Posted by: orcaweb | June 30, 2011

Hi,

I’m back onboard for my third full shift and this time I’ve been joined by our new recruit Ivo. This week we had good weather, gales and loads and loads of dolphins.

I started the week on my own travelling to and from Bilbao. News was that the trip out to Bilbao was going to be rough. A force 9 gale had been predicted suggesting strong winds and large swells. Although the storms calmed down the sea was still dominated by white horses, making the chances of seeing any marine life slim. My only sighting was a solitary small ocean sunfish, or mola fish, off the North West corner of France. Sunfish are strange creatures and actually hold the title of the world’s largest bony fish. In the water they look like huge dustbin lids with half a face. They can grow to over 3m in diameter and have two large fins at the base and top of their bodies which seem to be almost completely useless. The animals float passed the ship “flip-flopping” in a rather awkward fashion on their migration north. The bad weather continued to hamper efforts until Tuesday when I left Bilbao for the second time this week.

Tuesday was one of those days that will stay with me. After no whale or dolphin sightings for four days the ocean became alive with activity. Not long after we had left Bilbao I saw my first whale while giving a presentation to passengers. A beaked whale appeared at the stern of the ship and passed by almost on queue. Towards the end of the presentation we were joined by several common pods playfully jumping around in the wake of the ship. These were followed by a pod of striped dolphins. Over the next three hours common dolphins appeared in waves of five to seventy individuals and the odd beaked whale made an appearance as well. Although estimating the size of dolphin pods is rather difficult I would put a total estimate that somewhere between 800 and 1000 dolphins had decided to visit the Cap Finistere that day.

On Wednesday I picked Ivo inPortsmouthwho had a great start to his career as a whale and dolphin officer when we left for Santander. I will leave him to tell the story………..

Hello everyone,

My name is Ivo and I recently joined ORCA’s amazing team. I find cetaceans extremely interesting because of the fact that despite our modern technologies and advanced science they are still covered in mysteries even nowadays. I absolutely love the great experience as Whale & Dolphin Officer because it feels like venturing into a world of hidden secrets; an exploration journey to the heart of the whales and dolphins realm. Every time there is a sighting we stand a great chance of learning something new about these magnificent animals. My first day on board of Cap Finistere was also my birthday; we left Portsmouth at midday and we spent the rest of the day cruising through the English Channel. The weather on Wednesday wasn’t working in our favor as we had to face very strong wind which also affected the sea surface making it impossible for us to spot any signs of cetaceans. By the end of the day I was praying to see at least the sunset but it was hidden from us by a dense cloud system. Despite the lack of sightings I had a great day with Mike, who is absolutely brilliant, and a very knowledgeable Whale and Dolphin officer. He spent a lot of his time introducing me to the everyday life on board of Cap Finistere and also sharing his experience with me. The ship crew was extremely nice and welcoming and made us feel like at home.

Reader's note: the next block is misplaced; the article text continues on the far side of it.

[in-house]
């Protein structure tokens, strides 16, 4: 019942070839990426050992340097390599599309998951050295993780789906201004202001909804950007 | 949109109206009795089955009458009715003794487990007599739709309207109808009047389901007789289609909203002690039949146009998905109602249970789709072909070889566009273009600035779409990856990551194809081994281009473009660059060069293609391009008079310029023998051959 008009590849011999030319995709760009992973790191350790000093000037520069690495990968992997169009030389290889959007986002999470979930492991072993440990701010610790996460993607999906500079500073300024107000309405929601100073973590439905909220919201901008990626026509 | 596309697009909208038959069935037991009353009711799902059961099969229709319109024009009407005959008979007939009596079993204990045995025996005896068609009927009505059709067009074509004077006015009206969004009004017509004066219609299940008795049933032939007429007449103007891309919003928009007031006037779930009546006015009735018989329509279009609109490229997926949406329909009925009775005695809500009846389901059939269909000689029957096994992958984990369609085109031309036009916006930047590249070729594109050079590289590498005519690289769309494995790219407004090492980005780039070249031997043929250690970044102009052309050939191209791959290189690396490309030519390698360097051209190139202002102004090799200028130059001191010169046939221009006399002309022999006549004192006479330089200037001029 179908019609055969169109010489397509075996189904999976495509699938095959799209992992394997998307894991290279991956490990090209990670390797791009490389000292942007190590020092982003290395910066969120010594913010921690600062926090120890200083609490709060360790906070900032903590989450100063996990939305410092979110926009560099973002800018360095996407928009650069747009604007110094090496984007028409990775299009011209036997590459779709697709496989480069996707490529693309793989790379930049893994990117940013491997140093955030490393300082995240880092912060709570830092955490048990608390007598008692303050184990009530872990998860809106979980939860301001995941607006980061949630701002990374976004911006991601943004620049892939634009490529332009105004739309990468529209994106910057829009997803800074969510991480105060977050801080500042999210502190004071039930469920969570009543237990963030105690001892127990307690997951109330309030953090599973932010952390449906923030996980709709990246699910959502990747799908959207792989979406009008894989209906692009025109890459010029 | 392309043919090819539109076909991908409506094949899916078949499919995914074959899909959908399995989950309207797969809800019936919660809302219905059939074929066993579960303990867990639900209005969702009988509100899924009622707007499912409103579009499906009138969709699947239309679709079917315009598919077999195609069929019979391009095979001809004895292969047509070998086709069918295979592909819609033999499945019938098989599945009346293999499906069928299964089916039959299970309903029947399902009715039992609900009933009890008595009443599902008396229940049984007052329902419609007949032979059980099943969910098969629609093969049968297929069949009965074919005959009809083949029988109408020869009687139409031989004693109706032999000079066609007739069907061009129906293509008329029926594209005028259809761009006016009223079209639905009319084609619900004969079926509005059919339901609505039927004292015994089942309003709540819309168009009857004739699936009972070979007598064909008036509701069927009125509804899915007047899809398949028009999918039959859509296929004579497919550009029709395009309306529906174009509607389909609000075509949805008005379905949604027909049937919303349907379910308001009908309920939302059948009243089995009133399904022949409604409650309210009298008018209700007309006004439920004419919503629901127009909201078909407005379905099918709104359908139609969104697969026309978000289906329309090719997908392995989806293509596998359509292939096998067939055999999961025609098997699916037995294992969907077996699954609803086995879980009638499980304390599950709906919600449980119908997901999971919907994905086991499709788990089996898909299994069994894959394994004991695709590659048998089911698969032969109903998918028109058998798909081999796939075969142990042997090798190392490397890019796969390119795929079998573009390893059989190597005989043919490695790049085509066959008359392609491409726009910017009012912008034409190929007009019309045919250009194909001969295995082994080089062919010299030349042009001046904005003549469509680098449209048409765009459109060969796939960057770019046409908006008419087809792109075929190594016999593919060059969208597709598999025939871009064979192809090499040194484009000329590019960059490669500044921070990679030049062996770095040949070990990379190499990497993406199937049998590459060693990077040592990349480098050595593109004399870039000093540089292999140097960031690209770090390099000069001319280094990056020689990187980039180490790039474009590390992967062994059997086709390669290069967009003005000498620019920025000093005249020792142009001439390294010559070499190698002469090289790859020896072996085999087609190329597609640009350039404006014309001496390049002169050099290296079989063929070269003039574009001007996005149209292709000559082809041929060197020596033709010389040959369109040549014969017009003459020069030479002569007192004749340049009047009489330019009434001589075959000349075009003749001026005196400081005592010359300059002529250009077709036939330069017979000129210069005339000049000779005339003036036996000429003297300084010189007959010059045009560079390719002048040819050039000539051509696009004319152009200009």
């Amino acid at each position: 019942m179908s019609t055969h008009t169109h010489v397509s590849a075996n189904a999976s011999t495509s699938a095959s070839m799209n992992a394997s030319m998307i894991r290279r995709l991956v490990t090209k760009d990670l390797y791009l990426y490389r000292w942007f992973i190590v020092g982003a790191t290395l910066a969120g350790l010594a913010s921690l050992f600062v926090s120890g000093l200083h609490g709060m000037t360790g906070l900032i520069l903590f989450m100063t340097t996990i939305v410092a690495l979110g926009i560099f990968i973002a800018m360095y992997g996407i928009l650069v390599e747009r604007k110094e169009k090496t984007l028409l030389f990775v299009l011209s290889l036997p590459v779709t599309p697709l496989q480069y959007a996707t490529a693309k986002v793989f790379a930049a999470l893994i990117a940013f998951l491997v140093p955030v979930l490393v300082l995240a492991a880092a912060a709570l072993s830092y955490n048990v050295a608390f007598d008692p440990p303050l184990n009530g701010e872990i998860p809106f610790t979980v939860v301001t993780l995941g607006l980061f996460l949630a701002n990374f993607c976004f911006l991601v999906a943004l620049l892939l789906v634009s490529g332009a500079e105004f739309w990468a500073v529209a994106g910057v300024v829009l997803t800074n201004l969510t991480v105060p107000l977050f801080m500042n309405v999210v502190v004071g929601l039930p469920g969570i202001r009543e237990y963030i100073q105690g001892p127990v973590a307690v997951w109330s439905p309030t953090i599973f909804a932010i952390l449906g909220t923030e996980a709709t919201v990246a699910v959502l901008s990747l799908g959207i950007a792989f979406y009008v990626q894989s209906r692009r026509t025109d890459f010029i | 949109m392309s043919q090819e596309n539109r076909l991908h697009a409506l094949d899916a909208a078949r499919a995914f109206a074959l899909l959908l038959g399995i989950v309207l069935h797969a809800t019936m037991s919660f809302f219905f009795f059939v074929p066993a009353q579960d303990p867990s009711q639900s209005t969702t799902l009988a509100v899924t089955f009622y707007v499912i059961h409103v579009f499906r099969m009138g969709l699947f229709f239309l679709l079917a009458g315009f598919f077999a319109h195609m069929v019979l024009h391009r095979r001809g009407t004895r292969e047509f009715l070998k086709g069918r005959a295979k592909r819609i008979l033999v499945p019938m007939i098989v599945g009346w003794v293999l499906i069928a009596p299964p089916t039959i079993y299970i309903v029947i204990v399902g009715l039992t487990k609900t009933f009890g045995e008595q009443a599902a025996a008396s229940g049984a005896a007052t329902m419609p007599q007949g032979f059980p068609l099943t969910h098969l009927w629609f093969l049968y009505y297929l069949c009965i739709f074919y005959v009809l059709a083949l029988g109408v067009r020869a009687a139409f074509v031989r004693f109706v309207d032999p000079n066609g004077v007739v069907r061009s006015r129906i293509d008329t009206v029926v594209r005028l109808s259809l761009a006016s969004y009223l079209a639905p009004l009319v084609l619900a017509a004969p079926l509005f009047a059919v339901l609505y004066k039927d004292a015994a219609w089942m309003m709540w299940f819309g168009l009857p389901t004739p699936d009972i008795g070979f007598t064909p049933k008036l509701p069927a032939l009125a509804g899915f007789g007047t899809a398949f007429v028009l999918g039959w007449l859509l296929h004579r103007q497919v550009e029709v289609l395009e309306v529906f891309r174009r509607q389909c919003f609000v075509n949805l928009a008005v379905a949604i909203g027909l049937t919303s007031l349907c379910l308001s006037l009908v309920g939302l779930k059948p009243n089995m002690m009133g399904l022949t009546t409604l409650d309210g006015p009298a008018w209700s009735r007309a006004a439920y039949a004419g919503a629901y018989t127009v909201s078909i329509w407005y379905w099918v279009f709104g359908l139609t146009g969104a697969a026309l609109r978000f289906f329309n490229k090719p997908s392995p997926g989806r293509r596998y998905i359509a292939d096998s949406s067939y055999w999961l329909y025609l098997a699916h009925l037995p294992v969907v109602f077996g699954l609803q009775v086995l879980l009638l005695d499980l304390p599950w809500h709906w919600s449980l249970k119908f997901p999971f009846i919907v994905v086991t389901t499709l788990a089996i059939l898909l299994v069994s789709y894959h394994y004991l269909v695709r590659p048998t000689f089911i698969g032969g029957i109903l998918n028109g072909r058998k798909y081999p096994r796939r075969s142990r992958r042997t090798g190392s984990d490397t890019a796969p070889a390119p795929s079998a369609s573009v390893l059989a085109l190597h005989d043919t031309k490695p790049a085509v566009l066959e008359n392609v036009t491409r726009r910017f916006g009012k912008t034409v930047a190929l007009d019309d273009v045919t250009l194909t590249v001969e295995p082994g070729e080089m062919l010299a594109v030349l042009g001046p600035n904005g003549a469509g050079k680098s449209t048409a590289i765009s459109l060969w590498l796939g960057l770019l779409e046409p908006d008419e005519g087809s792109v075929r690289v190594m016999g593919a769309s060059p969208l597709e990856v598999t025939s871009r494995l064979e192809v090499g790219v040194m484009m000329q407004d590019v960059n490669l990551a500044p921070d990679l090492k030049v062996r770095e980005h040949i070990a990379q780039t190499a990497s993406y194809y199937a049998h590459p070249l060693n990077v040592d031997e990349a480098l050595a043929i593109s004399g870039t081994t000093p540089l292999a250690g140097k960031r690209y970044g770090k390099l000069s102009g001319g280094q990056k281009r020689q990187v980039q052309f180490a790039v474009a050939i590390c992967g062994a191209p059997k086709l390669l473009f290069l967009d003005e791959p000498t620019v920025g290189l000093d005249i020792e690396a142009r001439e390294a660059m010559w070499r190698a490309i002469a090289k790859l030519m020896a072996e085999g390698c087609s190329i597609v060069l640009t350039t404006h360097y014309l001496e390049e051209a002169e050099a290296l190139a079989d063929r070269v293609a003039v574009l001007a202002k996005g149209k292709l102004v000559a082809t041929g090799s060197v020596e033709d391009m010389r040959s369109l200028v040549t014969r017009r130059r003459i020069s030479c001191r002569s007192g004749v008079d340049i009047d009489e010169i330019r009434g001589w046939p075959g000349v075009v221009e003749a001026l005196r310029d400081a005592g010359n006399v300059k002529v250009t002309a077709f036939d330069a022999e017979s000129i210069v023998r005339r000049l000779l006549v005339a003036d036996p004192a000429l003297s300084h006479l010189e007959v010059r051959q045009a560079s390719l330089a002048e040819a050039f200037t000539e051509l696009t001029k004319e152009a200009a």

Mike was ensuring me that on Thursday we were going to have a really good day for whale watching. On Thursday morning just a couple of hours before we arrived in Santander we had a great start of the day seeing a Cuvier’s beaked whale that was headed towards deeper waters. The animal was surfacing calmly displaying his distinctive orangey-brown colour. We arrived in Santander around midday and we had 2 hours to enjoy the lovely Spanish weather and explore the seaside. On our way back to Portsmouth we had multiple sightings of small and large pods of common and striped dolphins, a single Long-finned pilot whale.

After such an exciting trip I have memories that will stay with me forever. I would like to give a massive Thank you!!! to the whole ORCA team for making this possible. They are all extremely dedicated and doing an amazing job to help preserve the whales and dolphins and I feel so grateful to be part of the team.

Thank you!

Keep yours eyes open for our next blog which will be appearing next Friday when Nathan comes back onto the Cap Finistere.

Mike & Ivo

Whale & Dolphin Officers

Cap Finistere

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Responses

  1. Hi Nathan We were with you on the Cap Finistere sailing to Bilboa on Friday 2 June. Thanks we enjoyed your talk on Orca very much + we stood on deck with you but no sightings!
    Just to say on our return journey on Tuesday 21 June on board the Pont Aven we saw a pod of Dolphins! Their wer about 10-20 of them swimming towards the boat on the France side. It was 9:15 am English time. We were so excited + wished taht you had been there with us!
    Keep up this importan work!
    Sheelagh + Colin Raybone Paul+ Jean Bassitt


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